5. Himalayan

Himalayan rabbit
Image By: Linn Currie, Shutterstock
Size: Small to medium
Temperament: Calm and patient
Lifespan: 5–8 years

The Himalayan is one of the oldest domesticated rabbit breeds in the world. Because they have been domesticated for a very long time, they’re also extremely calm and not too difficult to take care of. They originate from the Himalayan mountains, hence their name.

These rabbits are mostly white. However, they often have blue, black, or chocolate markings.

The Himalayan isn’t difficult to maintain. It is probably one of the easiest species to take care of. They litter train easily to make cleaning up after them more straightforward, making them a good choice for newer rabbit owners. They’re also quite small at only 2.5–5 pounds and may live up to 8 years.

6. Holland Lop

Holland Lop rabbit
Image By: Yakinkate, Pixabay
Size: Dwarf
Temperament: Curious
Lifespan: 7–10 years

The Holland Lop is a dwarf breed, meaning that they are extremely small. They only reach 4 pounds max. Despite their smaller size, they get along well with children. They’re pretty family-friendly, making them a good option for first-time owners. They’re decently popular and widely available, so you should be able to find them in most areas.

They’re very fluffy and have droopy ears. Most people consider them absolutely adorable, which is one reason they are so popular. It’s just hard to resist their charm.

This bunny has a longer lifespan—up to 10 years. They’re pretty healthy and aren’t hard to take care of. Their vet bills should be relatively low for this reason. They require more exercise than other beginner rabbits we’ve discussed. You should provide at least 4 hours of roaming a day. Therefore, we recommend them for owners with more time on their hands.

7. American Chinchilla

American Chinchilla Rabbit
Image By: The Livestock Conservancy and the American Rabbit Breeders Association
Size: Large
Temperament: Calm and friendly
Lifespan: 5–8 years

The American Chinchilla was bred for farming purposes, including both its meat and coat. They’re still utilized for this purpose today, especially in the United States. However, they also make suitable companion animals, as they have been bred to be very hardy and calm. They require no special care and are extremely affordable.

This rabbit can endure extreme temperatures and is weather-hardy. Therefore, they are one of the best options for families that want to keep their rabbit mostly outdoors. They’re also a relatively large breed, weighing up to 12 pounds. They look just like you’d expect a rabbit to look, with a soft, dense coat.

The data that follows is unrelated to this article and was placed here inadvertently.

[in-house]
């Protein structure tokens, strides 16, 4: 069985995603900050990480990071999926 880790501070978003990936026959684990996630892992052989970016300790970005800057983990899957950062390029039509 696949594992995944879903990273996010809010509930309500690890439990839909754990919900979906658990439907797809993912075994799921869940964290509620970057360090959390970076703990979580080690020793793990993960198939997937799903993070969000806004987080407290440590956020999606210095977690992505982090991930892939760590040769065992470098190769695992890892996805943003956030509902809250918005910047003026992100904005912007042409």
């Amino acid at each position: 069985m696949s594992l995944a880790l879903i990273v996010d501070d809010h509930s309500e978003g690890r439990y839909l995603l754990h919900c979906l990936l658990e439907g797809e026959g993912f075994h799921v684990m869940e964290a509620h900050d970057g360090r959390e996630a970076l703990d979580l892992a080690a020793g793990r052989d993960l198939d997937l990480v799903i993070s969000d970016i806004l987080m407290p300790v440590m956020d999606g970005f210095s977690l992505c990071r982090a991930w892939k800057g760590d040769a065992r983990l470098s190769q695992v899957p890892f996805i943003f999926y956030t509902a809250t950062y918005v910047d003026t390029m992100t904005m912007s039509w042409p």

Despite their use as farm rabbits, they’re very friendly and people-oriented. They aren’t skittish like other breeds and do well within most environments. Therefore, they’re great for first-time owners looking for a hardy species.

8. Lionhead

Lionhead rabbit sitting in the grass
Image By: Camraw26, Pixabay
Size: Small
Temperament: Active
Lifespan: 7–9 years

The Lionhead remains one of the most popular rabbits around the world, largely due to their woolly mane and fluffy fur. They require more care than other rabbits, but that doesn’t keep many from adopting them. They’re friendly with children and can make good family pets, assuming you have the time to take care of them.

This breed also costs more than others because of its popularity. They’re pretty easy to find, but breeders will still charge a pretty penny for them. You’ll have to groom them regularly due to their long coat and provide at least 4 hours of exercise. You can use a playpen for their exercise or provide them with supervised time.

They aren’t necessarily the best option for beginners due to their higher upkeep, but that doesn’t prevent many from purchasing them. If you do decide to purchase one of these bunnies, be sure you understand the extra care and cost that comes with them.

9. English Lop

English Lop rabbit
Image By: Napa Chaichanasiri, Shutterstock
Size: Medium
Temperament: Curious and Active
Lifespan: 5–7 years

If you’re looking for a more active rabbit, the English Lop may be a good option. They have long, fluffy ears that many people find irresistible. They don’t require any special care beyond what a normal rabbit needs. While they are active, they don’t require huge amounts of exercise. Their fluffy coat also doesn’t require any particular grooming beyond the usual. They’re simply easy rabbits to take care of.

On top of being adorable, these rabbits have some of the lowest maintenance needs around. For this reason alone, we highly recommend them for beginners.


Adopting a rabbit is a completely different experience from adopting a cat or dog. However, there are some similarities. One of these is all the breeds of rabbits you have to choose from. Just like a Jack Russel and German Shepherd are hardly anything alike, different rabbit breeds have varying traits, appearances, and needs. Some require a lot of exercise, while others require regular brushing.

Generally, we recommend hardy, low-maintenance breeds for beginners. If you’ve never cared for a rabbit before, you should choose the most forgiving rabbit you can find. Usually, these breeds are also some of the most popular.

Featured Image Credit: New Africa, Shutterstock